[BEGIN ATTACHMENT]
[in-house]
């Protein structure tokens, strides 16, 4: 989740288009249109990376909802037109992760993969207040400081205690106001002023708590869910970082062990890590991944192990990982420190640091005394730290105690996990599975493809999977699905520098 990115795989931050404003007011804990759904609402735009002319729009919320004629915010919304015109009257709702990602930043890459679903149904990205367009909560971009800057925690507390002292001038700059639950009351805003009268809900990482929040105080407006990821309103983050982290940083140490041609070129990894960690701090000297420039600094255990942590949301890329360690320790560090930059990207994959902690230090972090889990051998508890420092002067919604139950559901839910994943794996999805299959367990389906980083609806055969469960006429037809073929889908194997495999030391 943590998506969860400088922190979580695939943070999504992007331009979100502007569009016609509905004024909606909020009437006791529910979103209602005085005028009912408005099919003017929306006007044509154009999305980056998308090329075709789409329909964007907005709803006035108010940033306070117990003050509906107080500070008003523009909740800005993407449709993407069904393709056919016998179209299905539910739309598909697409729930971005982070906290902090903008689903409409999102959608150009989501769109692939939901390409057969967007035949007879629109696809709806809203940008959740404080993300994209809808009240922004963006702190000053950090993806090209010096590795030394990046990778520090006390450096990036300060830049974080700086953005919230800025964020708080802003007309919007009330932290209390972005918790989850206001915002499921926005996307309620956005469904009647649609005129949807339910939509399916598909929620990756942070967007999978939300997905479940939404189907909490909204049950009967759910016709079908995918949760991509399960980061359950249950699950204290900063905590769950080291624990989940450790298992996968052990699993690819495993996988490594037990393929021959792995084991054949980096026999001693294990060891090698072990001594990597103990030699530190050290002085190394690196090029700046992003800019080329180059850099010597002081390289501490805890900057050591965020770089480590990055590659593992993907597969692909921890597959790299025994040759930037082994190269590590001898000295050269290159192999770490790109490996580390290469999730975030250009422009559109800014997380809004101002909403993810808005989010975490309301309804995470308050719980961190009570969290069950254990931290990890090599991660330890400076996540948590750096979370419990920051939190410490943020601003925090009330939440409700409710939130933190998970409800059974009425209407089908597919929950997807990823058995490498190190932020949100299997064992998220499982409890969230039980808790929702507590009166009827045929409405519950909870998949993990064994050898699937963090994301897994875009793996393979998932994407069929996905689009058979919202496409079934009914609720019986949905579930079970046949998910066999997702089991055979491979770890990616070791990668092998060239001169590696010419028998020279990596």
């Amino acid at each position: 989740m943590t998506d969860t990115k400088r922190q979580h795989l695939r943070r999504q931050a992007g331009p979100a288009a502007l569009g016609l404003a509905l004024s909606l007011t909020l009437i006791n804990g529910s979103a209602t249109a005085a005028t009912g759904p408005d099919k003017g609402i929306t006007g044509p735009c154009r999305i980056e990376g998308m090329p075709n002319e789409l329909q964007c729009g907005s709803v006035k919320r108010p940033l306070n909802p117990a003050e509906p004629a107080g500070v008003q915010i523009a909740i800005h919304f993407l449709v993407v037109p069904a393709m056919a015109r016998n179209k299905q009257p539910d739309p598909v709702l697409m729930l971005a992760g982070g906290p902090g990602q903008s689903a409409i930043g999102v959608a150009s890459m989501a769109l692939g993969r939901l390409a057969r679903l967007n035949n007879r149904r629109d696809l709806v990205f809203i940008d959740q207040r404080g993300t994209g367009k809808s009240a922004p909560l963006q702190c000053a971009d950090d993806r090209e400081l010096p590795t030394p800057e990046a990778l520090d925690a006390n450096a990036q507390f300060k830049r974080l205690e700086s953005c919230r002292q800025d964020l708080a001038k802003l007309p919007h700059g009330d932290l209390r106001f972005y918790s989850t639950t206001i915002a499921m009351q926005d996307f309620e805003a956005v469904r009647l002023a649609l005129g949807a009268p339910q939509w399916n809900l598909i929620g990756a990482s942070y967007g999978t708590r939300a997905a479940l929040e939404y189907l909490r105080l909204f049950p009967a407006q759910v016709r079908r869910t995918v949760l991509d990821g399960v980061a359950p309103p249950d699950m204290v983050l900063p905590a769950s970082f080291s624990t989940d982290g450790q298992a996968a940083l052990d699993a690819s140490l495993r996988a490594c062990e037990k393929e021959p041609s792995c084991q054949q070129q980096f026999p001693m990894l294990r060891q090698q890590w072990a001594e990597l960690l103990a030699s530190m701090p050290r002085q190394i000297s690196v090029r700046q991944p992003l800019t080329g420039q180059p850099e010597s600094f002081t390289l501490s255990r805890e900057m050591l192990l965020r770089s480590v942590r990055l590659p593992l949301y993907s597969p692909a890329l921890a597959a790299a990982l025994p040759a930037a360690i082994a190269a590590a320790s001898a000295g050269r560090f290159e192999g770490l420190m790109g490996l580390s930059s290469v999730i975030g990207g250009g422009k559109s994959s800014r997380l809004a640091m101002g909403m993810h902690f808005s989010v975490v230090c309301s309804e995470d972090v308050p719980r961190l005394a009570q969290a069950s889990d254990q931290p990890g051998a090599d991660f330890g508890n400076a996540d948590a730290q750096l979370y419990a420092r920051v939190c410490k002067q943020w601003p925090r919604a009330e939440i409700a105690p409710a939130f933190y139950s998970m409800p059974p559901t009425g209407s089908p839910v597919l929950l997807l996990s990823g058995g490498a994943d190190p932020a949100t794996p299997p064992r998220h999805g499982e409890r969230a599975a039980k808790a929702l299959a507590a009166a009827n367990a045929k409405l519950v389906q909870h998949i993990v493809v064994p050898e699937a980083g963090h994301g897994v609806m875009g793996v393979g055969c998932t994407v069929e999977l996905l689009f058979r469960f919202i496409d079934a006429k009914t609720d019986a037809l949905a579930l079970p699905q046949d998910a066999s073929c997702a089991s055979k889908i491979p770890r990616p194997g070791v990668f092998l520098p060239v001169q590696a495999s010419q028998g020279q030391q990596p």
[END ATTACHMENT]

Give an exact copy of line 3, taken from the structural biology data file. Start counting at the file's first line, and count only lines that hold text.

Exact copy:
């Amino acid at each position: 989740m943590t998506d969860t990115k400088r922190q979580h795989l695939r943070r999504q931050a992007g331009p979100a288009a502007l569009g016609l404003a509905l004024s909606l007011t909020l009437i006791n804990g529910s979103a209602t249109a005085a005028t009912g759904p408005d099919k003017g609402i929306t006007g044509p735009c154009r999305i980056e990376g998308m090329p075709n002319e789409l329909q964007c729009g907005s709803v006035k919320r108010p940033l306070n909802p117990a003050e509906p004629a107080g500070v008003q915010i523009a909740i800005h919304f993407l449709v993407v037109p069904a393709m056919a015109r016998n179209k299905q009257p539910d739309p598909v709702l697409m729930l971005a992760g982070g906290p902090g990602q903008s689903a409409i930043g999102v959608a150009s890459m989501a769109l692939g993969r939901l390409a057969r679903l967007n035949n007879r149904r629109d696809l709806v990205f809203i940008d959740q207040r404080g993300t994209g367009k809808s009240a922004p909560l963006q702190c000053a971009d950090d993806r090209e400081l010096p590795t030394p800057e990046a990778l520090d925690a006390n450096a990036q507390f300060k830049r974080l205690e700086s953005c919230r002292q800025d964020l708080a001038k802003l007309p919007h700059g009330d932290l209390r106001f972005y918790s989850t639950t206001i915002a499921m009351q926005d996307f309620e805003a956005v469904r009647l002023a649609l005129g949807a009268p339910q939509w399916n809900l598909i929620g990756a990482s942070y967007g999978t708590r939300a997905a479940l929040e939404y189907l909490r105080l909204f049950p009967a407006q759910v016709r079908r869910t995918v949760l991509d990821g399960v980061a359950p309103p249950d699950m204290v983050l900063p905590a769950s970082f080291s624990t989940d982290g450790q298992a996968a940083l052990d699993a690819s140490l495993r996988a490594c062990e037990k393929e021959p041609s792995c084991q054949q070129q980096f026999p001693m990894l294990r060891q090698q890590w072990a001594e990597l960690l103990a030699s530190m701090p050290r002085q190394i000297s690196v090029r700046q991944p992003l800019t080329g420039q180059p850099e010597s600094f002081t390289l501490s255990r805890e900057m050591l192990l965020r770089s480590v942590r990055l590659p593992l949301y993907s597969p692909a890329l921890a597959a790299a990982l025994p040759a930037a360690i082994a190269a590590a320790s001898a000295g050269r560090f290159e192999g770490l420190m790109g490996l580390s930059s290469v999730i975030g990207g250009g422009k559109s994959s800014r997380l809004a640091m101002g909403m993810h902690f808005s989010v975490v230090c309301s309804e995470d972090v308050p719980r961190l005394a009570q969290a069950s889990d254990q931290p990890g051998a090599d991660f330890g508890n400076a996540d948590a730290q750096l979370y419990a420092r920051v939190c410490k002067q943020w601003p925090r919604a009330e939440i409700a105690p409710a939130f933190y139950s998970m409800p059974p559901t009425g209407s089908p839910v597919l929950l997807l996990s990823g058995g490498a994943d190190p932020a949100t794996p299997p064992r998220h999805g499982e409890r969230a599975a039980k808790a929702l299959a507590a009166a009827n367990a045929k409405l519950v389906q909870h998949i993990v493809v064994p050898e699937a980083g963090h994301g897994v609806m875009g793996v393979g055969c998932t994407v069929e999977l996905l689009f058979r469960f919202i496409d079934a006429k009914t609720d019986a037809l949905a579930l079970p699905q046949d998910a066999s073929c997702a089991s055979k889908i491979p770890r990616p194997g070791v990668f092998l520098p060239v001169q590696a495999s010419q028998g020279q030391q990596p």